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Drill press mounting

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  • #16
    I hate casters also, but my shop has floor drains, and the floor is set up to run toward them. Bad for castered stuff, it all wants to cluster around the drains!....
    Now THAT is an image that made me bust out laughing! THANKS!

    Dunc, if you have one of the smaller machines with the chuck right on the quill then I can fully understand your desire to upgrade. I've got one of the larger bench mount DP's with the MT2 quill. It's been "big enough" that I've only very occasionally wanted more. Like Rich I realized early on that by mounting it right on the edge of a bench I could swing the head and table and turn the table to vertical and work longer pieces. The couple of times in 20 years I've needed to do that it worked like a treat.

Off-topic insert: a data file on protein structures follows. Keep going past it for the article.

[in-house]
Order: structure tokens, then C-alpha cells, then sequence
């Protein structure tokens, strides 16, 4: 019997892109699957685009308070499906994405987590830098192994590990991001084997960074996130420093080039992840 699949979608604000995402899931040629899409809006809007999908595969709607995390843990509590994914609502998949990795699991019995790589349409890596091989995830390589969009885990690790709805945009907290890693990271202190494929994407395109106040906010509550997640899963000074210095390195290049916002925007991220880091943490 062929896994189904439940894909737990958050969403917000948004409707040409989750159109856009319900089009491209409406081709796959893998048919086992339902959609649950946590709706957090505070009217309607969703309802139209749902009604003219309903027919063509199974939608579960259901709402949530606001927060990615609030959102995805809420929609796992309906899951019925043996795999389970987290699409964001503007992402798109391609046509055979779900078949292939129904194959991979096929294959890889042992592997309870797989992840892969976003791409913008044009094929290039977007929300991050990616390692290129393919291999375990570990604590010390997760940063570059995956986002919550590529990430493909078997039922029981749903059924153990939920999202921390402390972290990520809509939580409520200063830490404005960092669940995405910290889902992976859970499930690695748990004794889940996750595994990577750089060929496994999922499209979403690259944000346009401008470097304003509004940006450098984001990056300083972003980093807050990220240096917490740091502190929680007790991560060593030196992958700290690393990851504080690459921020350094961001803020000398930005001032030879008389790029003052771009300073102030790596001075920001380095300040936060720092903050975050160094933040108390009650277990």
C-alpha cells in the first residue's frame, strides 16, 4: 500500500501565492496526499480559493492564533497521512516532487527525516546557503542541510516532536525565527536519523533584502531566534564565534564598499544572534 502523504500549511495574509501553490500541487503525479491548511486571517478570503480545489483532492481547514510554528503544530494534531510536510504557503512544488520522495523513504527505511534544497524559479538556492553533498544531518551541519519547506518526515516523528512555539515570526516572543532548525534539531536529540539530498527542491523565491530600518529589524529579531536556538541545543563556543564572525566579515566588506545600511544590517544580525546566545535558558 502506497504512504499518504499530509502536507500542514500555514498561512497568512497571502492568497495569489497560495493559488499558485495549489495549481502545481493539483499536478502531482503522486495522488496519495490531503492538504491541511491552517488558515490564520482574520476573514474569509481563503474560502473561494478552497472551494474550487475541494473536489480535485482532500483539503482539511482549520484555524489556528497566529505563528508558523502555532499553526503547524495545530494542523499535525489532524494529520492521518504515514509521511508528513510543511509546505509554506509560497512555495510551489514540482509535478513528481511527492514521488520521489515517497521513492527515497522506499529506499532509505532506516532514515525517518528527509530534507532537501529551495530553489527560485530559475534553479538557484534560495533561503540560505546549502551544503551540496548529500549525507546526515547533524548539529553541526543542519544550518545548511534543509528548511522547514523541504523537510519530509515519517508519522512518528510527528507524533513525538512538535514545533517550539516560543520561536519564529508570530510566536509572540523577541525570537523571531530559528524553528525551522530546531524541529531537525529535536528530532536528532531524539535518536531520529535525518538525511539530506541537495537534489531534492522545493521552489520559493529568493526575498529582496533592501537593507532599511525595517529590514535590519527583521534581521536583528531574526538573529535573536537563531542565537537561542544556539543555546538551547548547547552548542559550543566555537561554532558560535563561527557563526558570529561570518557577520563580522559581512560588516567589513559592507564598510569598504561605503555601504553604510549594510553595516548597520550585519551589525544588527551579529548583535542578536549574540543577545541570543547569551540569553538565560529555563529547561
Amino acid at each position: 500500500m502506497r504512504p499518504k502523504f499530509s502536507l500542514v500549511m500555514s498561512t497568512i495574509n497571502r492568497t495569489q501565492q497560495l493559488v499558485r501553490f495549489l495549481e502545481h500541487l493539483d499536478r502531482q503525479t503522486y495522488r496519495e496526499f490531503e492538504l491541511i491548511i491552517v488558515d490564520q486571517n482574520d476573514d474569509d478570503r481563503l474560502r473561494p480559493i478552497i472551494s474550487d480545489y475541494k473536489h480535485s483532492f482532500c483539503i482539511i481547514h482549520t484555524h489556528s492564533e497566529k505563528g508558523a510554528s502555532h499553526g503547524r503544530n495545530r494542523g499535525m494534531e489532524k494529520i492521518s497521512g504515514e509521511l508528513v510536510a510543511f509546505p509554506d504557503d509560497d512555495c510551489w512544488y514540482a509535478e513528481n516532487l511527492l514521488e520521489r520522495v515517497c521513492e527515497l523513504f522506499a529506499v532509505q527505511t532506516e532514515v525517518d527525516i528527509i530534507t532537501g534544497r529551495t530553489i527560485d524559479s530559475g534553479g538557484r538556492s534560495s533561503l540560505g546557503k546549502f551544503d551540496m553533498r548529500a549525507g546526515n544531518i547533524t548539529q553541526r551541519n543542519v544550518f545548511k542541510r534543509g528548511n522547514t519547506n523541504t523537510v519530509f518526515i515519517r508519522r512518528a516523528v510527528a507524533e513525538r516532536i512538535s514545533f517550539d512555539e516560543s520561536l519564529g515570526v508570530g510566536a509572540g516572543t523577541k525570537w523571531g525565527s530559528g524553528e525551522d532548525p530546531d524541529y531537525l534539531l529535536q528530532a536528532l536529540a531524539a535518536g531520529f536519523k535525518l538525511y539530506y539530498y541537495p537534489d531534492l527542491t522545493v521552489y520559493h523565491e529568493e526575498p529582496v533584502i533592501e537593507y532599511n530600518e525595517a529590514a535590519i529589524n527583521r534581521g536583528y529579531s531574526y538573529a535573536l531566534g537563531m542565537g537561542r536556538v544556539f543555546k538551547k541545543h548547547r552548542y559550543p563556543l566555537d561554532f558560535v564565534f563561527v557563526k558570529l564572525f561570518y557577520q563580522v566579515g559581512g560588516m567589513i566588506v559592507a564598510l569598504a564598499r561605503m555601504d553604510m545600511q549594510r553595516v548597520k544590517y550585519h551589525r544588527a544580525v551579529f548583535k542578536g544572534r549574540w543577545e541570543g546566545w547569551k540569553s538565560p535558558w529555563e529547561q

But if I had the room and were in your shoes I think I'd be haunting the local for sale options for a bigger floor mount MT3 quill machine too. And at that size you might even get a power feed.

    I'm a fan of casters for moving machines. But overall I want them to sit solidly on the floor on proper feet. And a drill press is so tall and tippy that I'd worry about flex in any mounting plate that uses thin gauge angle and that has slots for adjustability. Instead I'd set the machine up either bolted to the floor or at most on a solid shallow stand with holes in it that accepts some shafts with "paddles" that have casters on them that cams up into position as it raises the base maybe 1/4" to allow you to roll to a new spot and then lowers down again for a solid footing. If you use any sort of "feet" they should be leveling feet that sit solidly the rest of the time.

    Likely as not you'll end up with the press in one spot. But at times you need to move it temporarily for some reason. I'd be inclined to equip it with leveling feet to allow for wavy floors and keep it up just high enough that a heavy gauge strap that lifts up with casters can be slipped under and used to both raise and move the machine. Then after you've done what is needed to slip it back into place, lower it and remove the wheel gear and bolt the sucker back to the floor.
    Chilliwack BC, Canada